Massachusetts: Convicted jihad terrorist Tarek Mehanna appeals to Supreme Court

More litigation jihad. More poke, poke, poke at the system at enormous expense to the jihad-weary American public. I don’t believe these are law enforcement crimes — these are acts of war and should be treated as such. Acts of treason should be treated as such. And our legal system should not be a weapon used against us by savage invaders whose goal is to eliminate and destroy the United States of America.


“Massachusetts: Convicted jihad terrorist appeals to Supreme Court,” March 22, (thanks to Jihadwatch):

Tarek Mehanna was convicted in 2011. Then in 2013, an appeals court upheld his conviction. Now he is appealing again, to the Supreme Court. Whether he wins or loses, he has tied up untold amounts of Infidel money and resources with these appeals, and that is a jihad in itself.

His lawyers say that he “didn’t give any tangible support to al-Qaida, and his online activities were protected free speech.” That is a supremely ironic defense in light of the fact that Abdul Cader Asmal, a self-described “friend and supporter” of Tarek Mehanna, brought about my cancellation from a conference last year in Worcester, Massachusetts. Free speech, you see, belongs only to Islamic jihadists, not to defenders of freedom and the equality of rights of all people before the law.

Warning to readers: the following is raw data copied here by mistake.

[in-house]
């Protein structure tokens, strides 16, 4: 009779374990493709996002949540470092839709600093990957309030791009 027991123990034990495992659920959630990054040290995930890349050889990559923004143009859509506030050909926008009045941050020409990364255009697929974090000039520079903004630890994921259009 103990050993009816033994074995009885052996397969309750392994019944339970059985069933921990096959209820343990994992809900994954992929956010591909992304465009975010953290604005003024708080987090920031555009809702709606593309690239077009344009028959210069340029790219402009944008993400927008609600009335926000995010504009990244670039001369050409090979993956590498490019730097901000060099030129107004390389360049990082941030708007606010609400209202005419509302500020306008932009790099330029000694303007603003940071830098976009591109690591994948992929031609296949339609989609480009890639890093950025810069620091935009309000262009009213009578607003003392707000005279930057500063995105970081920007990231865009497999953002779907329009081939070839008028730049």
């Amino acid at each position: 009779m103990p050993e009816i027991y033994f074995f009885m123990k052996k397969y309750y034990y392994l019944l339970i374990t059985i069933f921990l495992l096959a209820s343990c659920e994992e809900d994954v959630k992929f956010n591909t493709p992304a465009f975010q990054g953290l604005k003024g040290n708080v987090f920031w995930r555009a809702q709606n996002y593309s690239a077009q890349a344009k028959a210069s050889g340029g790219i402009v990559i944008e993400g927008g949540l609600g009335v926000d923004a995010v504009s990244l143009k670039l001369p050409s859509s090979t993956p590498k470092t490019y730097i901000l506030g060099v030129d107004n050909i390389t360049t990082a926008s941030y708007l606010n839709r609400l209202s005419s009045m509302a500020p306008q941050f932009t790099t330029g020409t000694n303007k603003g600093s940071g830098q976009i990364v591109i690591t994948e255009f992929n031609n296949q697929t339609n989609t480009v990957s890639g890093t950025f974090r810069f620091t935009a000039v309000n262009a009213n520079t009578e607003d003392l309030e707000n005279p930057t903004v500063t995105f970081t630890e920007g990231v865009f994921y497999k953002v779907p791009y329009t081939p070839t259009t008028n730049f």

“Convicted Sudbury terrorist appeals to Supreme Court,” from the Associated Press, March 21:

BOSTON — A former volunteer teacher at a Muslim school in Worcester who was convicted in 2011 of trying to help al-Qaida has asked the U.S. Supreme Court to review his case.

The 1st U.S. Circuit Court of Appeals in Boston upheld Tarek Mehanna’s conviction and 17½-year sentence in November.

A notice filed Thursday with the appeals court says Mehanna’s lawyers filed the request Monday with the Supreme Court.

Mehanna, of Sudbury, was convicted of four terror-related charges and three charges of lying to authorities.

Prosecutors said he traveled to Yemen seeking terrorist training and intended to fight U.S. soldiers in Iraq. When that failed, they said, he returned home and promoted violent jihad online.

Mehanna’s lawyers said he didn’t give any tangible support to al-Qaida, and his online activities were protected free speech….

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